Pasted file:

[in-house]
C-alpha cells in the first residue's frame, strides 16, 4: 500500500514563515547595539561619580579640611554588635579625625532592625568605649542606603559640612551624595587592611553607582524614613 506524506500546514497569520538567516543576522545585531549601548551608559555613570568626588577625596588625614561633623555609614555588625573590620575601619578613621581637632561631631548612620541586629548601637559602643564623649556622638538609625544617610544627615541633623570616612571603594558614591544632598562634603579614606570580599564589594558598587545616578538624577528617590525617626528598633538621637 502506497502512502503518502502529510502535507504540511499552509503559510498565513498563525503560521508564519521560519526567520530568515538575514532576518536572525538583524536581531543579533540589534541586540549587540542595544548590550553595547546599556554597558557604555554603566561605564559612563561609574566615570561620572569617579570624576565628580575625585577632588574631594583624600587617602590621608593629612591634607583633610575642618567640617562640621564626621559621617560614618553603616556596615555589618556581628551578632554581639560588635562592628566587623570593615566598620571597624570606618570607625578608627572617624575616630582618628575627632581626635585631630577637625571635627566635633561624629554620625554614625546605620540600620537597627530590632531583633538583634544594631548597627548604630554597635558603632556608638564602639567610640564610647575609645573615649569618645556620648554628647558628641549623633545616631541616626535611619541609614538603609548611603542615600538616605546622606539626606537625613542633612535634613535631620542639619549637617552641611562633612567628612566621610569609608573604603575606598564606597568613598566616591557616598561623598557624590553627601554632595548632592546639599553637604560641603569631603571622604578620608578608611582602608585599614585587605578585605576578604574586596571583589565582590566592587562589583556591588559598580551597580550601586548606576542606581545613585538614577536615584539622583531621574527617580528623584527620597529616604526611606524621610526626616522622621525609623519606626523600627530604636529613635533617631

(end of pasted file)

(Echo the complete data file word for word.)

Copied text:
[in-house]
C-alpha cells in the first residue's frame, strides 16, 4: 500500500514563515547595539561619580579640611554588635579625625532592625568605649542606603559640612551624595587592611553607582524614613 506524506500546514497569520538567516543576522545585531549601548551608559555613570568626588577625596588625614561633623555609614555588625573590620575601619578613621581637632561631631548612620541586629548601637559602643564623649556622638538609625544617610544627615541633623570616612571603594558614591544632598562634603579614606570580599564589594558598587545616578538624577528617590525617626528598633538621637 502506497502512502503518502502529510502535507504540511499552509503559510498565513498563525503560521508564519521560519526567520530568515538575514532576518536572525538583524536581531543579533540589534541586540549587540542595544548590550553595547546599556554597558557604555554603566561605564559612563561609574566615570561620572569617579570624576565628580575625585577632588574631594583624600587617602590621608593629612591634607583633610575642618567640617562640621564626621559621617560614618553603616556596615555589618556581628551578632554581639560588635562592628566587623570593615566598620571597624570606618570607625578608627572617624575616630582618628575627632581626635585631630577637625571635627566635633561624629554620625554614625546605620540600620537597627530590632531583633538583634544594631548597627548604630554597635558603632556608638564602639567610640564610647575609645573615649569618645556620648554628647558628641549623633545616631541616626535611619541609614538603609548611603542615600538616605546622606539626606537625613542633612535634613535631620542639619549637617552641611562633612567628612566621610569609608573604603575606598564606597568613598566616591557616598561623598557624590553627601554632595548632592546639599553637604560641603569631603571622604578620608578608611582602608585599614585587605578585605576578604574586596571583589565582590566592587562589583556591588559598580551597580550601586548606576542606581545613585538614577536615584539622583531621574527617580528623584527620597529616604526611606524621610526626616522622621525609623519606626523600627530604636529613635533617631